• Did not make
reforms to achieve
justice but to make
own rule more
Enlightenment and Revolution
Section 2
Enlightenment Ideas Spread
• Catherine II became ruler, 1762
• Dreamed of establishing order, justice, supporting education, culture
• Read works of, corresponded with Voltaire, Diderot
• Drafted Russian constitution, code of laws
• Considered too liberal, never put into practice
• Intended to free serfs, but would lose support of wealthy landowners
• Catherine had no intention of giving up power
• Became tyrant, imposed serfdom on more Russians than ever before
Enlightenment and Revolution
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Enlightenment Ideas Spread
Most radical enlightened despot, Austria
• Joseph II, became emperor 1780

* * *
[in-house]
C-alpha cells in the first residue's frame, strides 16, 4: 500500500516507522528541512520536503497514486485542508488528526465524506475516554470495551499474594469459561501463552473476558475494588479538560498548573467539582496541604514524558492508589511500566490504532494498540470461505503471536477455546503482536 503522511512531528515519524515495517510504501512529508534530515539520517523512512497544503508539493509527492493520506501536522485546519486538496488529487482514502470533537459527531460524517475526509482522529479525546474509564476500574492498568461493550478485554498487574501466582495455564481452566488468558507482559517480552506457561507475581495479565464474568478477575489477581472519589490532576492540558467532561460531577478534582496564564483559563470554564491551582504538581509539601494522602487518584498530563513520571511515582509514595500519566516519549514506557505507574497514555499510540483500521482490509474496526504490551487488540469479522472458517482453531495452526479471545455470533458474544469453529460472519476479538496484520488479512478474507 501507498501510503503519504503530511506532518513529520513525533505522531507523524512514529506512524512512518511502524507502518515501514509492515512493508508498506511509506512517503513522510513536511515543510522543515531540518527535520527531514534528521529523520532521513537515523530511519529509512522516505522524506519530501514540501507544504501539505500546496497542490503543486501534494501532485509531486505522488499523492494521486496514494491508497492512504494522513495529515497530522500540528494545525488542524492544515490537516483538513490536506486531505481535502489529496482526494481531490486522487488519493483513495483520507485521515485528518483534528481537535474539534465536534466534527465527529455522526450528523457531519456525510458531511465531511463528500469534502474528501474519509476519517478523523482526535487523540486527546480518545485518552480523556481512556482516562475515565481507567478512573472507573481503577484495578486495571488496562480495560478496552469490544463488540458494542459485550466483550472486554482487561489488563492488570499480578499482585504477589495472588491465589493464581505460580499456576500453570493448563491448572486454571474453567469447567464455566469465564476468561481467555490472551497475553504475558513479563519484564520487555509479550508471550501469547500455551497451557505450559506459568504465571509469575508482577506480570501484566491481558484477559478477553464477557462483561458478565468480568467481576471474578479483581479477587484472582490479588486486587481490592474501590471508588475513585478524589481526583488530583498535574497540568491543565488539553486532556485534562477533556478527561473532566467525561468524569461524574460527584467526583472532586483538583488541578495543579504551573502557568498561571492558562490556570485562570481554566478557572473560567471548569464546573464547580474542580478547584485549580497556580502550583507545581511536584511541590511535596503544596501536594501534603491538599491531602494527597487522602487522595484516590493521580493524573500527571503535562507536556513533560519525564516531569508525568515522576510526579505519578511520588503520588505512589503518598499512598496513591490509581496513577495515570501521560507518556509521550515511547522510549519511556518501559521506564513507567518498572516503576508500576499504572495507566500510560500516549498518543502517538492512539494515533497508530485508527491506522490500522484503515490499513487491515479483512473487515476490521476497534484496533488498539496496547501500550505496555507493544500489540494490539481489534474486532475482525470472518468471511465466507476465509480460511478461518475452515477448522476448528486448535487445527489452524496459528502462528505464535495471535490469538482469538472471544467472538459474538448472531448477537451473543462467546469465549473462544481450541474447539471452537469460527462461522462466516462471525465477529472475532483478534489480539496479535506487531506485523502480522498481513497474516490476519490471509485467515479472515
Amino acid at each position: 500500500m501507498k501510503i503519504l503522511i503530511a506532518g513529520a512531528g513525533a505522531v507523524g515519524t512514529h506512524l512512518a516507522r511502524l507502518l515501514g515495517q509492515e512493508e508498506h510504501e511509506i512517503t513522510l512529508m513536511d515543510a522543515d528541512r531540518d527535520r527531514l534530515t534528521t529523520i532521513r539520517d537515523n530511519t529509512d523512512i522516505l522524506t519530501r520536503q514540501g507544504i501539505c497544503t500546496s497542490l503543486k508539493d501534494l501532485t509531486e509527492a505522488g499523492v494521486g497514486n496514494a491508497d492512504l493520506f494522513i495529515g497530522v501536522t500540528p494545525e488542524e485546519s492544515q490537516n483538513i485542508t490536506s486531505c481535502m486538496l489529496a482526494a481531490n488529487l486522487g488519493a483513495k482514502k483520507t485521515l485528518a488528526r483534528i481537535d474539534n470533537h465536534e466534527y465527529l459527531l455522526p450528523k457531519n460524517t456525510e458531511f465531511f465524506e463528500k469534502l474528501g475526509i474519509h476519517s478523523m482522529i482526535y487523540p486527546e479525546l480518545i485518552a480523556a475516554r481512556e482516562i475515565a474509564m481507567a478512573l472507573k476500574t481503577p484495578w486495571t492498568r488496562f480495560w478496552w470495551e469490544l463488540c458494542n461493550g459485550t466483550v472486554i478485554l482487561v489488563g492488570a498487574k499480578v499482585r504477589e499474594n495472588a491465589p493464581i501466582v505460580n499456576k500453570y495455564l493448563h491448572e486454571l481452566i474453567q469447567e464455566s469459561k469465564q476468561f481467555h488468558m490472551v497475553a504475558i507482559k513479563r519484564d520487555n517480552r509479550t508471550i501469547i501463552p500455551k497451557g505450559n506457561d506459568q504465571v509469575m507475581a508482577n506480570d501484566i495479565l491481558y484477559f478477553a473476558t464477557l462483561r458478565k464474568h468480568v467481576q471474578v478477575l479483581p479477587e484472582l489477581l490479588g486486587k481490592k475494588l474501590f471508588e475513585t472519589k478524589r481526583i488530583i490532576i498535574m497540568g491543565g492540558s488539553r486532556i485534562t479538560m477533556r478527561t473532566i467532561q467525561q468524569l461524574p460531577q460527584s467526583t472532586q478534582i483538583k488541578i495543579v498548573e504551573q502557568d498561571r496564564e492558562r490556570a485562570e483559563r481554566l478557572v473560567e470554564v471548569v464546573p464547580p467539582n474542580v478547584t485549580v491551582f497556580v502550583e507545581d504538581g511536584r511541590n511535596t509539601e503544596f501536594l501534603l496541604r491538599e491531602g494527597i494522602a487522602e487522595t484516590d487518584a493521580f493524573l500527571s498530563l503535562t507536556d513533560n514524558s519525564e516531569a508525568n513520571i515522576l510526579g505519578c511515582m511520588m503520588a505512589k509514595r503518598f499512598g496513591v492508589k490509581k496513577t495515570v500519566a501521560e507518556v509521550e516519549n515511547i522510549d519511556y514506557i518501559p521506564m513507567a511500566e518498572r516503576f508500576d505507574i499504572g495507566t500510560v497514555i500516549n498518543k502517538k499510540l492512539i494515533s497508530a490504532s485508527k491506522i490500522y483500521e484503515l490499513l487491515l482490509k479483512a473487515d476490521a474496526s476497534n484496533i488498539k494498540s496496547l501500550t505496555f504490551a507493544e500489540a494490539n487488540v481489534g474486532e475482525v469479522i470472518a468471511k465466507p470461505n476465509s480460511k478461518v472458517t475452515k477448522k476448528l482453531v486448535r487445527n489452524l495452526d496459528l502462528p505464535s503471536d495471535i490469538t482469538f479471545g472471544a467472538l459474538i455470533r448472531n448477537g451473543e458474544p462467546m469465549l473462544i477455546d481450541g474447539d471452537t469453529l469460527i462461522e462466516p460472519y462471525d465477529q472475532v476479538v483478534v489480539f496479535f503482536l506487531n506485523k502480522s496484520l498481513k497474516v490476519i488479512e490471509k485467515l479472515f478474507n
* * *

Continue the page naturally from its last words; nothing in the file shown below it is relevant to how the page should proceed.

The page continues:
• Ambitious reform program
– Eliminated torture, death penalty
– Provided free food, medicine for poor
– Granted religious tolerance to Protestants and Jews
– Abolished serfdom, laborers to be paid
• Changes resisted by nobility, church
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Enlightenment and Revolution
Enlightenment Ideas Spread
Challenged Beliefs
Writers, philosophers questioned ideas long held as absolute truth
Challenged beliefs in absolute monarchies
Questioned relationship between church and sate
Debated rules and rights of people in society
Promoted ideas reformers and revolutionaries would later use to change
• Belief in progress spurred many to
enact reforms
• Ideas about power, authority
inspired reforms and revolutions
• Believed reason could solve any
problem, debated ways to make
society more just
• Did not accept poverty, ignorance,
inequality as facts of life
• American colonists inspired to
break free from British monarchy
• Colonists strongly influenced by
political views of Locke, Rousseau
Enlightenment and Revolution
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Enlightenment and Revolution
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Draw Conclusions
How successful were the reforms of the
enlightened despots?
Answer(s): They were successful but limited by
political opposition.